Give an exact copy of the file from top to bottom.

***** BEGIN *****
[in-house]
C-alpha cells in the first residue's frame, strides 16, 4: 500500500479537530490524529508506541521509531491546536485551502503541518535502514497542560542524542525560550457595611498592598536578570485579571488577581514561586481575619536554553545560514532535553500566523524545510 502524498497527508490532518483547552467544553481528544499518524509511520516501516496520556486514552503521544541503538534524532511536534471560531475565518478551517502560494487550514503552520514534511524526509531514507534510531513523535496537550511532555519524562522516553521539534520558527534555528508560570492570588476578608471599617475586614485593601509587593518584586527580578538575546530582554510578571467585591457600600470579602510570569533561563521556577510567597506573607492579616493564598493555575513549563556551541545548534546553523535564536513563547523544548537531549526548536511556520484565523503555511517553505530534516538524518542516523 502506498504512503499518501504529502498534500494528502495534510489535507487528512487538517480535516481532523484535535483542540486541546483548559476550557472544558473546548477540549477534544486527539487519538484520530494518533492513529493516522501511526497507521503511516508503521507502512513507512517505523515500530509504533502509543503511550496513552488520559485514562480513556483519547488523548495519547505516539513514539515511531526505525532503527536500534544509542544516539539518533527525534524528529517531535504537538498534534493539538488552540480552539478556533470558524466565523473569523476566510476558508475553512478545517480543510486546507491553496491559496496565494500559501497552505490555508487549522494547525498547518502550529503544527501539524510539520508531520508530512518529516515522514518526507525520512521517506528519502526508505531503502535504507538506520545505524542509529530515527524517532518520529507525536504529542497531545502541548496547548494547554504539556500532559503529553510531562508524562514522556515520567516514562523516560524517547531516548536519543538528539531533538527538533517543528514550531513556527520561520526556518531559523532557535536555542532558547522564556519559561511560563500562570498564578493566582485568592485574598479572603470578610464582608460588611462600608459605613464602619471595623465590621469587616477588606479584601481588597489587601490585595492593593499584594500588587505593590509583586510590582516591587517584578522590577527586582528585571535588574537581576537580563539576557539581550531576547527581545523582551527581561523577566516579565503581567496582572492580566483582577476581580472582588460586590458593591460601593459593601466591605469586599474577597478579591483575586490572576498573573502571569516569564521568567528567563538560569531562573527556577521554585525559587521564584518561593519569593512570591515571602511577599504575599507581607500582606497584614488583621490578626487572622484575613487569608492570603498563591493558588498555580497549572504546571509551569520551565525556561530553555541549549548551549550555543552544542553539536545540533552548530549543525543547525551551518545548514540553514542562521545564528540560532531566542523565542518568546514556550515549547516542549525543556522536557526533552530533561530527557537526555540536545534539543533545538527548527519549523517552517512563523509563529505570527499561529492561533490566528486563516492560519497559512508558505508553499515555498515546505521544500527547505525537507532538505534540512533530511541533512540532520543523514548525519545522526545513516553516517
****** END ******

[in-house]
C-alpha cells in the first residue's frame, strides 16, 4: 500500500479537530490524529508506541521509531491546536485551502503541518535502514497542560542524542525560550457595611498592598536578570485579571488577581514561586481575619536554553545560514532535553500566523524545510 502524498497527508490532518483547552467544553481528544499518524509511520516501516496520556486514552503521544541503538534524532511536534471560531475565518478551517502560494487550514503552520514534511524526509531514507534510531513523535496537550511532555519524562522516553521539534520558527534555528508560570492570588476578608471599617475586614485593601509587593518584586527580578538575546530582554510578571467585591457600600470579602510570569533561563521556577510567597506573607492579616493564598493555575513549563556551541545548534546553523535564536513563547523544548537531549526548536511556520484565523503555511517553505530534516538524518542516523 502506498504512503499518501504529502498534500494528502495534510489535507487528512487538517480535516481532523484535535483542540486541546483548559476550557472544558473546548477540549477534544486527539487519538484520530494518533492513529493516522501511526497507521503511516508503521507502512513507512517505523515500530509504533502509543503511550496513552488520559485514562480513556483519547488523548495519547505516539513514539515511531526505525532503527536500534544509542544516539539518533527525534524528529517531535504537538498534534493539538488552540480552539478556533470558524466565523473569523476566510476558508475553512478545517480543510486546507491553496491559496496565494500559501497552505490555508487549522494547525498547518502550529503544527501539524510539520508531520508530512518529516515522514518526507525520512521517506528519502526508505531503502535504507538506520545505524542509529530515527524517532518520529507525536504529542497531545502541548496547548494547554504539556500532559503529553510531562508524562514522556515520567516514562523516560524517547531516548536519543538528539531533538527538533517543528514550531513556527520561520526556518531559523532557535536555542532558547522564556519559561511560563500562570498564578493566582485568592485574598479572603470578610464582608460588611462600608459605613464602619471595623465590621469587616477588606479584601481588597489587601490585595492593593499584594500588587505593590509583586510590582516591587517584578522590577527586582528585571535588574537581576537580563539576557539581550531576547527581545523582551527581561523577566516579565503581567496582572492580566483582577476581580472582588460586590458593591460601593459593601466591605469586599474577597478579591483575586490572576498573573502571569516569564521568567528567563538560569531562573527556577521554585525559587521564584518561593519569593512570591515571602511577599504575599507581607500582606497584614488583621490578626487572622484575613487569608492570603498563591493558588498555580497549572504546571509551569520551565525556561530553555541549549548551549550555543552544542553539536545540533552548530549543525543547525551551518545548514540553514542562521545564528540560532531566542523565542518568546514556550515549547516542549525543556522536557526533552530533561530527557537526555540536545534539543533545538527548527519549523517552517512563523509563529505570527499561529492561533490566528486563516492560519497559512508558505508553499515555498515546505521544500527547505525537507532538505534540512533530511541533512540532520543523514548525519545522526545513516553516517